Injury Prevention for Athletes Over 40

Anyone over the age of 40, wherever they fall on the activity spectrum — ranging from the weekend warrior to dedicated athlete — knows that injuries happen often and sometimes, they don’t go away so easily.

Physical therapists see many patients in that age group who have goals of getting back to doing their favorite activities. And being over 40 doesn’t mean you have to be less active or deal with aches, pains, and injuries. What these patients need to do is commit to a year-round regimen that can keep them doing what they love.

To people who want to take part in their sport regularly but who don’t want to put in the time with the off-the-field preparation work, Sean Roach (one of the co-owners of Tensegrity Physical Therapy) asks them one question: “Do you have the time to be off for three months?”

Roach says that’s about how long rehabilitation can take for certain injuries. Roach quickly lists three steps everyone should take that will help them remain active for many years:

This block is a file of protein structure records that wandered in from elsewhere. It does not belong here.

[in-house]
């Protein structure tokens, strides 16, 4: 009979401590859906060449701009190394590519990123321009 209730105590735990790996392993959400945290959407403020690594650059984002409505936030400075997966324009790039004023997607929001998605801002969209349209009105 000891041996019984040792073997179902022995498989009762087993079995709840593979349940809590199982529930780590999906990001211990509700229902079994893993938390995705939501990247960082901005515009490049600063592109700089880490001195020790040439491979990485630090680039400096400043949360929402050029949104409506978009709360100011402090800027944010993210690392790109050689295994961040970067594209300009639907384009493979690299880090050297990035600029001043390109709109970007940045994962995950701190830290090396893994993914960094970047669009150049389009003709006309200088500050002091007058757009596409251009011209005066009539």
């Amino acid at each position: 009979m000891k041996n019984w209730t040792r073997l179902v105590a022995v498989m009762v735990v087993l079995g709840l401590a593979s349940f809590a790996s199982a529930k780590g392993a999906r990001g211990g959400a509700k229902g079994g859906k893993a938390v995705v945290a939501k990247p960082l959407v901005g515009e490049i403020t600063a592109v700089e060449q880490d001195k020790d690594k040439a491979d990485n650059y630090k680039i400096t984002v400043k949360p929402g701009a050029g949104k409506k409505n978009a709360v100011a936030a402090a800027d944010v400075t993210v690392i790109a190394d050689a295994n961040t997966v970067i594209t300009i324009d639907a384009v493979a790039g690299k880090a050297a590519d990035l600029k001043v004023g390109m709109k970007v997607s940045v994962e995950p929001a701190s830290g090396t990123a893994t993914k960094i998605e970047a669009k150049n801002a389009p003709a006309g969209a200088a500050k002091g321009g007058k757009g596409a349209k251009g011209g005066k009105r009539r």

1) Twice-a-week strength training

2) Regularly using a foam roller to massage muscle groups

3) Employing “active” stretching techniques that engage different muscles.

But strength training is the critical element. Muscles are shock absorbers, motors, warehouses for energy, and home bases for the forces of resistance that battle illness, too. “Muscles are the key,” he said.

Roach asks clients if they participate in sports to actually be competitive or to have fun and stay in shape. If it is because they are passionate about their sport and they want to compete, at Tensegrity, we can help develop a plan to do that. If sports are just a way to have fun, move around, and stay in shape, sometimes we recommend that these patients find other activities to mix in that put less stress on injury-prone areas yet still allow them to take part in their favorite sport.

Lampman, an active runner, noticed immediate improvement once she got on a strength program from Tensegrity. We helped her discover that her left hamstring pain was due to weakness in her feet and ankles, so her Tensegrity physical therapists developed a plan to help her strengthen her leg muscles.

The simple fact is that weekend warriors — those who only hit the basketball or tennis court, run a 10-kilometer race, play 18 holes of golf with little or zero training the other five days of the week — are regularly gambling with getting hurt.

It’s critical, for the 40-and-older crowd to pay attention to the signals their bodies are sending them. “Listening to your body…. You have to listen.”

The original article featured in The Register-Guard by Jim Murez can be found here.